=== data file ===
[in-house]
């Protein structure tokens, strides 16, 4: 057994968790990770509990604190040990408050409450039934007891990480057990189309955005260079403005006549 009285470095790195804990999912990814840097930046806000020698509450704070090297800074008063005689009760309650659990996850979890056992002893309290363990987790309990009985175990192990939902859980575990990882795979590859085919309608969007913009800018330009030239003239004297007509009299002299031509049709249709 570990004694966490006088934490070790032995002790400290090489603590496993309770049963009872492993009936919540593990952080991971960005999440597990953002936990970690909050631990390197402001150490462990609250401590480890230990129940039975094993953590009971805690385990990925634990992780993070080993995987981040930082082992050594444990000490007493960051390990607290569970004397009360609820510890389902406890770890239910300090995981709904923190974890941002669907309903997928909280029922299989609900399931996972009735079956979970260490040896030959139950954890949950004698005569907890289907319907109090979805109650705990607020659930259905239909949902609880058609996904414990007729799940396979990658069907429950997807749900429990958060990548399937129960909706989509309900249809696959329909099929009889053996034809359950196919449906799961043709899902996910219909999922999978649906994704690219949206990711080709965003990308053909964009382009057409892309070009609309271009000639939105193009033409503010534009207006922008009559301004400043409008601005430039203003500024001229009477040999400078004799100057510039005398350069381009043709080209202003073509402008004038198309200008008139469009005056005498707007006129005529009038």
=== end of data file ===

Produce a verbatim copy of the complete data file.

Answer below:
[in-house]
């Protein structure tokens, strides 16, 4: 057994968790990770509990604190040990408050409450039934007891990480057990189309955005260079403005006549 009285470095790195804990999912990814840097930046806000020698509450704070090297800074008063005689009760309650659990996850979890056992002893309290363990987790309990009985175990192990939902859980575990990882795979590859085919309608969007913009800018330009030239003239004297007509009299002299031509049709249709 570990004694966490006088934490070790032995002790400290090489603590496993309770049963009872492993009936919540593990952080991971960005999440597990953002936990970690909050631990390197402001150490462990609250401590480890230990129940039975094993953590009971805690385990990925634990992780993070080993995987981040930082082992050594444990000490007493960051390990607290569970004397009360609820510890389902406890770890239910300090995981709904923190974890941002669907309903997928909280029922299989609900399931996972009735079956979970260490040896030959139950954890949950004698005569907890289907319907109090979805109650705990607020659930259905239909949902609880058609996904414990007729799940396979990658069907429950997807749900429990958060990548399937129960909706989509309900249809696959329909099929009889053996034809359950196919449906799961043709899902996910219909999922999978649906994704690219949206990711080709965003990308053909964009382009057409892309070009609309271009000639939105193009033409503010534009207006922008009559301004400043409008601005430039203003500024001229009477040999400078004799100057510039005398350069381009043709080209202003073509402008004038198309200008008139469009005056005498707007006129005529009038």